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The Generations of the Nations, or the Descendants of Humanity
Ṭabaqāt al-umam aw Al-salāʼil al-basharīyah (The generations of the nations, or The descendants of humanity) is an ambitious work of ethnography and anthropology, aimed at describing human societies in both their historical development and contemporary features. The book was published in 1912 by the Hilāl printing house of Cairo. Its author, Jirjī Zaydān, was born in Beirut in 1861 and studied medicine at the local American University. He later completed his literary and philosophical education in Cairo, before returning to Lebanon, where he studied Hebrew and Syriac. Zaydān worked as ...
Contributed by Qatar National Library
Topographical Map of the Road from Missouri to Oregon, Commencing at the Mouth of the Kansas in the Missouri River and Ending at the Mouth of the Walla-Wallah in the Columbia
This map, produced in 1846 in seven sections, was compiled by order of the U.S. Senate from the field notes and journal of Captain John C. Frémont (1813−90) and associated sketches and notes of his assistant, Charles Preuss (1803−54). It traces the route to the Pacific paralleling the large river systems traversing the North American continent. Frémont was an experienced frontiersman who led four expeditions into the western regions of the United States. Popularly known in his day as “The Pathfinder,” Frémont worked with the frontiersman Kit ...
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Indian Reservations West of the Mississippi River
As the United States expanded westward in the 19th century, white settlers invariably clashed with Native Americans. Possessing entirely different concepts of land use and ownership, whites and Native Americans increasingly came into a conflict. Compounding the problem was the fact that the U.S. Army was the de facto authority in most parts of the American West at this time, especially after the Civil War, and often resolved issues through force. The United States had long regarded most Indian tribes as sovereign entities, with which it negotiated treaties in ...
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Map of the Trans-Mississippi Territory of the United States During the Period of the American Fur Trade as Conducted from St. Louis between the Years 1807 and 1843
This map, published in 1902 in H.M. Chittenden’s History of the Fur Trade of the Far West, shows major cartographic features of the American West in the early 19th century, including the location of key Native American populations, forts, trading posts, and physical features, such as mountains and rivers. French voyageurs pioneered fur trading and trapping in Canada and the American West before the Louisiana Purchase of 1803, but the basic geography of this vast region was poorly understood before the Lewis and Clark expedition of 1804–6 ...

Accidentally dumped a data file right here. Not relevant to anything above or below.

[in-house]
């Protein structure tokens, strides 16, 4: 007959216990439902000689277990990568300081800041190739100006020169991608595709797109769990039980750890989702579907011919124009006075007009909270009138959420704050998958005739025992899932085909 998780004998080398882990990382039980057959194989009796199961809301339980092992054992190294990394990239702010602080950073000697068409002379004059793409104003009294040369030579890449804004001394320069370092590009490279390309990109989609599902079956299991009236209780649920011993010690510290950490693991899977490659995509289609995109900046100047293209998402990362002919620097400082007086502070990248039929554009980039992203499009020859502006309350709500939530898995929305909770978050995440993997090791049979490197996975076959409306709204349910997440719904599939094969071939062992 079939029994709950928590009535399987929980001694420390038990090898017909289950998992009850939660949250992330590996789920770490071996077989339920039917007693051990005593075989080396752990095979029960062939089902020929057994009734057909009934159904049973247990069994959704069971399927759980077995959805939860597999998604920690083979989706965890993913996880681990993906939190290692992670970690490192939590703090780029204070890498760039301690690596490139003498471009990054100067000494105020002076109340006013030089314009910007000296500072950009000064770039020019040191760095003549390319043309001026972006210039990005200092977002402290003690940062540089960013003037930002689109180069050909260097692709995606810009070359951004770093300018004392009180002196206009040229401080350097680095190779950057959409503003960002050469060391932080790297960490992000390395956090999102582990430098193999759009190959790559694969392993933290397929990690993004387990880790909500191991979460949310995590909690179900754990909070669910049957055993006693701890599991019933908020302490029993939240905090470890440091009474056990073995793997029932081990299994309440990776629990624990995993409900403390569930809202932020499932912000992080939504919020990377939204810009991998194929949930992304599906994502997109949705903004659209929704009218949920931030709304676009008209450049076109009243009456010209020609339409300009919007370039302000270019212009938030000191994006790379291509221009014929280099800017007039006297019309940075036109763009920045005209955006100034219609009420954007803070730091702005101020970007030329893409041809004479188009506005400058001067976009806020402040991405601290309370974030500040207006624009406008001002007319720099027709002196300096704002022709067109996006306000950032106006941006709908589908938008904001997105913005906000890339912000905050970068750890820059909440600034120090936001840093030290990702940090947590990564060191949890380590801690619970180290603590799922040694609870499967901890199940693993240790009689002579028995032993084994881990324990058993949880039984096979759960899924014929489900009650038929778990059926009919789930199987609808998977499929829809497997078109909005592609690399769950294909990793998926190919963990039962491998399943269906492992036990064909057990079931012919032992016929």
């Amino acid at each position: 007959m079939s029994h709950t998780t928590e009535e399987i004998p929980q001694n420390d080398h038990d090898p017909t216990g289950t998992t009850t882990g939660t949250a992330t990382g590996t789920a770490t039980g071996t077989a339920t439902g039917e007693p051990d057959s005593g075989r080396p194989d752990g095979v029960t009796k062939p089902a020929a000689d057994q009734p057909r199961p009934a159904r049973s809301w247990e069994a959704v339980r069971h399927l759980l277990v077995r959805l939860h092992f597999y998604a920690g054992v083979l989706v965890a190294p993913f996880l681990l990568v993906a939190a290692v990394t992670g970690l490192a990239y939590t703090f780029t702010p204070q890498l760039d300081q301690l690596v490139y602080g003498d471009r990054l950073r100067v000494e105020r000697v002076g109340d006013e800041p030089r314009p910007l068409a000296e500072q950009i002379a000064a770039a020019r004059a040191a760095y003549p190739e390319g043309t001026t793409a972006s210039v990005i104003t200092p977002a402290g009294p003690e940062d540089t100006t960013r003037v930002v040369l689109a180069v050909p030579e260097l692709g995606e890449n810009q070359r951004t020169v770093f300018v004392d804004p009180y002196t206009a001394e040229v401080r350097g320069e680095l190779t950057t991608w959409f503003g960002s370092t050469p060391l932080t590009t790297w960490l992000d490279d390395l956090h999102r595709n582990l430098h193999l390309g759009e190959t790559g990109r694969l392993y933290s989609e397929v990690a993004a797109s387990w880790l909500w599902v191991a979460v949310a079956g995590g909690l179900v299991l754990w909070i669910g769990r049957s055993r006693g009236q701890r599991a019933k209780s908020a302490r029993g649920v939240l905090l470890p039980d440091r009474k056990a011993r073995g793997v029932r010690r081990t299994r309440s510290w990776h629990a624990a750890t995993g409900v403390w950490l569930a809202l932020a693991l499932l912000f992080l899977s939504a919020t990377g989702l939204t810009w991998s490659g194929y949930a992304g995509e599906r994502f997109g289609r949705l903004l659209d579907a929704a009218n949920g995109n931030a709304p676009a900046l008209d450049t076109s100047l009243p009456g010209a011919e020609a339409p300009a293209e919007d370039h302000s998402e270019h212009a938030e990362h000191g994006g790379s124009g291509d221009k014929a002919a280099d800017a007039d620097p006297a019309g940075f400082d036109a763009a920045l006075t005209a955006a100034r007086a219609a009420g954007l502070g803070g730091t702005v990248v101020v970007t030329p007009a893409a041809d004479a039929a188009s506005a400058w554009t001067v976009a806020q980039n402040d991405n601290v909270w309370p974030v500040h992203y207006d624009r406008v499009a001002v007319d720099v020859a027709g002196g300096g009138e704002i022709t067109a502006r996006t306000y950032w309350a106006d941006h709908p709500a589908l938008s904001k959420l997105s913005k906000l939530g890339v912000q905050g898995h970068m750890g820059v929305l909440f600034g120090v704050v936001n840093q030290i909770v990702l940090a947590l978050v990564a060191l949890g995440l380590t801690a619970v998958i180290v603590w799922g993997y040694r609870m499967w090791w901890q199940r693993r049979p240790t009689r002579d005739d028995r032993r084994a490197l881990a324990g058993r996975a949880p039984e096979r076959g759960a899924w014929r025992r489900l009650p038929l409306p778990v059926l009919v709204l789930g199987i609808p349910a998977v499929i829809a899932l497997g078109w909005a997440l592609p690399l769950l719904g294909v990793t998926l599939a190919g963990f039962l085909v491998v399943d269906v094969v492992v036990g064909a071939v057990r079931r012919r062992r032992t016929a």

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Map Showing the Lands Assigned to Emigrant Indians West of Arkansas and Missouri
Following passage of the Indian Removal Act in 1830, President Andrew Jackson implemented a policy of land exchanges and forced expulsion of the eastern Native Americans to regions west of the Mississippi River. Epitomized by the “Trail of Tears” followed by the Cherokee in their forced journey from their ancestral homes to lands in what is now Oklahoma, Jackson’s policy set the stage for decades of native resettlement and for the widespread establishment of reservations. This map shows the approximate boundaries of the lands assigned to the relocated tribes ...
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A Grant of Indian Territory from the Upper Creek Indians as also the Lower Creeks and Seminoles to Colonel Thomas Brown Superintendent of Indian Affairs for the Southern District of North America
This document is an enclosure originally submitted by Henry Lee IV to Florida territorial judge Augustus Brevoort Woodward in September 1824. Lee sought Woodward’s assistance in securing claim to property purchased by his father, General Henry Lee, from Thomas Brown in 1817. On March 1, 1783, several “Kings and Warriors” representing Upper Creek, Lower Creek, and Seminole towns affixed their names and family marks to a document granting Thomas Brown, a British superintendent of Indian affairs, substantial territory west of Saint Augustine in what was then British East Florida ...
Seminoles with Irons During Round-up and Branding at the Big Cypress Seminole Indian Reservation